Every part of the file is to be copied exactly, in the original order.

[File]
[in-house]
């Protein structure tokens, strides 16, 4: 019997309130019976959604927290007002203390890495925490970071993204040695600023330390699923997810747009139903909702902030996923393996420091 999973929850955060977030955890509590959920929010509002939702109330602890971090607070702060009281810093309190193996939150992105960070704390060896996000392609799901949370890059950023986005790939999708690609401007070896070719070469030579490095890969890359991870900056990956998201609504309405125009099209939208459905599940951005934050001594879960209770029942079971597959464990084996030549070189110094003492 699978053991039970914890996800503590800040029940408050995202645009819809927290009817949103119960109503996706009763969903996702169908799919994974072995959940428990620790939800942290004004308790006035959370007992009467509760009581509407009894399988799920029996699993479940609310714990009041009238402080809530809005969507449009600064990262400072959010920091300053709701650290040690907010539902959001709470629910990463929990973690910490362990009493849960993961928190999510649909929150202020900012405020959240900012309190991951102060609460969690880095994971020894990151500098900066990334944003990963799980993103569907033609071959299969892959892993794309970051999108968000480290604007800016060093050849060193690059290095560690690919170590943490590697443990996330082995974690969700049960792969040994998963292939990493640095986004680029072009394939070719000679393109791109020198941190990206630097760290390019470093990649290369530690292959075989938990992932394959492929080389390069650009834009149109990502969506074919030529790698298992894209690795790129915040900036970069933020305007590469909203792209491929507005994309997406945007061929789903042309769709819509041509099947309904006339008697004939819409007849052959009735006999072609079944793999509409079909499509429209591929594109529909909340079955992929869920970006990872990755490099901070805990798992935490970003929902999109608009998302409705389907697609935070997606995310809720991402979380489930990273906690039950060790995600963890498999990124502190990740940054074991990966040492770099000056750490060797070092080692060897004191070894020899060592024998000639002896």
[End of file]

[in-house]
């Protein structure tokens, strides 16, 4: 019997309130019976959604927290007002203390890495925490970071993204040695600023330390699923997810747009139903909702902030996923393996420091 999973929850955060977030955890509590959920929010509002939702109330602890971090607070702060009281810093309190193996939150992105960070704390060896996000392609799901949370890059950023986005790939999708690609401007070896070719070469030579490095890969890359991870900056990956998201609504309405125009099209939208459905599940951005934050001594879960209770029942079971597959464990084996030549070189110094003492 699978053991039970914890996800503590800040029940408050995202645009819809927290009817949103119960109503996706009763969903996702169908799919994974072995959940428990620790939800942290004004308790006035959370007992009467509760009581509407009894399988799920029996699993479940609310714990009041009238402080809530809005969507449009600064990262400072959010920091300053709701650290040690907010539902959001709470629910990463929990973690910490362990009493849960993961928190999510649909929150202020900012405020959240900012309190991951102060609460969690880095994971020894990151500098900066990334944003990963799980993103569907033609071959299969892959892993794309970051999108968000480290604007800016060093050849060193690059290095560690690919170590943490590697443990996330082995974690969700049960792969040994998963292939990493640095986004680029072009394939070719000679393109791109020198941190990206630097760290390019470093990649290369530690292959075989938990992932394959492929080389390069650009834009149109990502969506074919030529790698298992894209690795790129915040900036970069933020305007590469909203792209491929507005994309997406945007061929789903042309769709819509041509099947309904006339008697004939819409007849052959009735006999072609079944793999509409079909499509429209591929594109529909909340079955992929869920970006990872990755490099901070805990798992935490970003929902999109608009998302409705389907697609935070997606995310809720991402979380489930990273906690039950060790995600963890498999990124502190990740940054074991990966040492770099000056750490060797070092080692060897004191070894020899060592024998000639002896």